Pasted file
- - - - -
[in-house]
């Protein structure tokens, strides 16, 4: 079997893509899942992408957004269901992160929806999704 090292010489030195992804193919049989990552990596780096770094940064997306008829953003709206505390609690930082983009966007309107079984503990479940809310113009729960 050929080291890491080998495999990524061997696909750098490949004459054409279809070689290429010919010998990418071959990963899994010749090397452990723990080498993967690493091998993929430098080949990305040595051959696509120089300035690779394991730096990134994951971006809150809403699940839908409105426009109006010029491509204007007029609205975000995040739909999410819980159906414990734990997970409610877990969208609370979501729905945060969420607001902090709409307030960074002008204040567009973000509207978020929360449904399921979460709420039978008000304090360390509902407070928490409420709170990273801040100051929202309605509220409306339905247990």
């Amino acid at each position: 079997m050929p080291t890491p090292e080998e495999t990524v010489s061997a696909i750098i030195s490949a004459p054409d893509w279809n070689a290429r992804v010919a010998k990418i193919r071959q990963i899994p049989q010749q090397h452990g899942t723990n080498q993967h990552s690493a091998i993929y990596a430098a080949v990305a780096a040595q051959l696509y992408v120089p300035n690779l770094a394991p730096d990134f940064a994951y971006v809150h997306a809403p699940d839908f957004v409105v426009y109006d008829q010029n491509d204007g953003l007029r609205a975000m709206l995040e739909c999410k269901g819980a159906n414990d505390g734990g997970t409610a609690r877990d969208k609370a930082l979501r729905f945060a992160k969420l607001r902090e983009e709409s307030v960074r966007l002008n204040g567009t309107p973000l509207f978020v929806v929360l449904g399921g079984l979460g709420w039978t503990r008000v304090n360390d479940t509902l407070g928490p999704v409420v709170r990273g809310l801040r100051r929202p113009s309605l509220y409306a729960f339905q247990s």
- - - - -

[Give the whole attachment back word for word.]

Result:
[in-house]
């Protein structure tokens, strides 16, 4: 079997893509899942992408957004269901992160929806999704 090292010489030195992804193919049989990552990596780096770094940064997306008829953003709206505390609690930082983009966007309107079984503990479940809310113009729960 050929080291890491080998495999990524061997696909750098490949004459054409279809070689290429010919010998990418071959990963899994010749090397452990723990080498993967690493091998993929430098080949990305040595051959696509120089300035690779394991730096990134994951971006809150809403699940839908409105426009109006010029491509204007007029609205975000995040739909999410819980159906414990734990997970409610877990969208609370979501729905945060969420607001902090709409307030960074002008204040567009973000509207978020929360449904399921979460709420039978008000304090360390509902407070928490409420709170990273801040100051929202309605509220409306339905247990």
């Amino acid at each position: 079997m050929p080291t890491p090292e080998e495999t990524v010489s061997a696909i750098i030195s490949a004459p054409d893509w279809n070689a290429r992804v010919a010998k990418i193919r071959q990963i899994p049989q010749q090397h452990g899942t723990n080498q993967h990552s690493a091998i993929y990596a430098a080949v990305a780096a040595q051959l696509y992408v120089p300035n690779l770094a394991p730096d990134f940064a994951y971006v809150h997306a809403p699940d839908f957004v409105v426009y109006d008829q010029n491509d204007g953003l007029r609205a975000m709206l995040e739909c999410k269901g819980a159906n414990d505390g734990g997970t409610a609690r877990d969208k609370a930082l979501r729905f945060a992160k969420l607001r902090e983009e709409s307030v960074r966007l002008n204040g567009t309107p973000l509207f978020v929806v929360l449904g399921g079984l979460g709420w039978t503990r008000v304090n360390d479940t509902l407070g928490p999704v409420v709170r990273g809310l801040r100051r929202p113009s309605l509220y409306a729960f339905q247990s």